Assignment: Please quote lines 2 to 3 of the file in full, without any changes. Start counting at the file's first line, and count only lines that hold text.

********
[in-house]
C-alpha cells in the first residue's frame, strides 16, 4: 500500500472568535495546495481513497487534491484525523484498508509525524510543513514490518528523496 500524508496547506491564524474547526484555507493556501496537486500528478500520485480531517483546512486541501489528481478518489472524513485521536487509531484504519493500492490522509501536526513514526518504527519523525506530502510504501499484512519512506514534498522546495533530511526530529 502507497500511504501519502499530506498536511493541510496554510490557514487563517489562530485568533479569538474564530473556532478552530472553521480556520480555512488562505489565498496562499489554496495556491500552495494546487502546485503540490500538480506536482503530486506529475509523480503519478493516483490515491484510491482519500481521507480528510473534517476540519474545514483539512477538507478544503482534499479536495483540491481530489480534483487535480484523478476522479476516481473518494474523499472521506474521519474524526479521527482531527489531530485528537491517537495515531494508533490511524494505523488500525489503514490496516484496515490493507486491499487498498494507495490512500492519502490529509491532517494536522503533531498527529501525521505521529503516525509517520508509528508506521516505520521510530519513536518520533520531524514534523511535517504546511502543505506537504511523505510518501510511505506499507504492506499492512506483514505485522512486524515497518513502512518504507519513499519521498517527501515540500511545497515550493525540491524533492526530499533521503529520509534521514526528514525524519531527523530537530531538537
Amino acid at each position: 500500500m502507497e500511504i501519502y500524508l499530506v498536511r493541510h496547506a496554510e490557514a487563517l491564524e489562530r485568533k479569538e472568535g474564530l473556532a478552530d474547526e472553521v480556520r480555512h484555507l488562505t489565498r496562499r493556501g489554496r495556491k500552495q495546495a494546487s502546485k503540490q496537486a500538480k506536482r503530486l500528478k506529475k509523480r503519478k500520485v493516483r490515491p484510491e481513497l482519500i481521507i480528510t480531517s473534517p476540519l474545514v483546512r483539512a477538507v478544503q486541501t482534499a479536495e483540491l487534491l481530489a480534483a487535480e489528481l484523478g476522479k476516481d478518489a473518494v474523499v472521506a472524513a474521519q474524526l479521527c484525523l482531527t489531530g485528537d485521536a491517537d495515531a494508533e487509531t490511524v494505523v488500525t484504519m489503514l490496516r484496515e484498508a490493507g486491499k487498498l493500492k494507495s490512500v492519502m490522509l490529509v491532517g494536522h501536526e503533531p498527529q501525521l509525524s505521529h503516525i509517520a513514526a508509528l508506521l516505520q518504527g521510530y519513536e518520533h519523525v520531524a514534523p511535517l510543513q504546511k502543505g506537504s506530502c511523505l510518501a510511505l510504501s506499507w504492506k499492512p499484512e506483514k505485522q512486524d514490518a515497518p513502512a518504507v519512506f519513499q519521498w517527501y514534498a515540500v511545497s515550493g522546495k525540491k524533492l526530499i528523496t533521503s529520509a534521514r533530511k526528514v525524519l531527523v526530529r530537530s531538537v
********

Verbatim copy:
C-alpha cells in the first residue's frame, strides 16, 4: 500500500472568535495546495481513497487534491484525523484498508509525524510543513514490518528523496 500524508496547506491564524474547526484555507493556501496537486500528478500520485480531517483546512486541501489528481478518489472524513485521536487509531484504519493500492490522509501536526513514526518504527519523525506530502510504501499484512519512506514534498522546495533530511526530529 502507497500511504501519502499530506498536511493541510496554510490557514487563517489562530485568533479569538474564530473556532478552530472553521480556520480555512488562505489565498496562499489554496495556491500552495494546487502546485503540490500538480506536482503530486506529475509523480503519478493516483490515491484510491482519500481521507480528510473534517476540519474545514483539512477538507478544503482534499479536495483540491481530489480534483487535480484523478476522479476516481473518494474523499472521506474521519474524526479521527482531527489531530485528537491517537495515531494508533490511524494505523488500525489503514490496516484496515490493507486491499487498498494507495490512500492519502490529509491532517494536522503533531498527529501525521505521529503516525509517520508509528508506521516505520521510530519513536518520533520531524514534523511535517504546511502543505506537504511523505510518501510511505506499507504492506499492512506483514505485522512486524515497518513502512518504507519513499519521498517527501515540500511545497515550493525540491524533492526530499533521503529520509534521514526528514525524519531527523530537530531538537
Amino acid at each position: 500500500m502507497e500511504i501519502y500524508l499530506v498536511r493541510h496547506a496554510e490557514a487563517l491564524e489562530r485568533k479569538e472568535g474564530l473556532a478552530d474547526e472553521v480556520r480555512h484555507l488562505t489565498r496562499r493556501g489554496r495556491k500552495q495546495a494546487s502546485k503540490q496537486a500538480k506536482r503530486l500528478k506529475k509523480r503519478k500520485v493516483r490515491p484510491e481513497l482519500i481521507i480528510t480531517s473534517p476540519l474545514v483546512r483539512a477538507v478544503q486541501t482534499a479536495e483540491l487534491l481530489a480534483a487535480e489528481l484523478g476522479k476516481d478518489a473518494v474523499v472521506a472524513a474521519q474524526l479521527c484525523l482531527t489531530g485528537d485521536a491517537d495515531a494508533e487509531t490511524v494505523v488500525t484504519m489503514l490496516r484496515e484498508a490493507g486491499k487498498l493500492k494507495s490512500v492519502m490522509l490529509v491532517g494536522h501536526e503533531p498527529q501525521l509525524s505521529h503516525i509517520a513514526a508509528l508506521l516505520q518504527g521510530y519513536e518520533h519523525v520531524a514534523p511535517l510543513q504546511k502543505g506537504s506530502c511523505l510518501a510511505l510504501s506499507w504492506k499492512p499484512e506483514k505485522q512486524d514490518a515497518p513502512a518504507v519512506f519513499q519521498w517527501y514534498a515540500v511545497s515550493g522546495k525540491k524533492l526530499i528523496t533521503s529520509a534521514r533530511k526528514v525524519l531527523v526530529r530537530s531538537v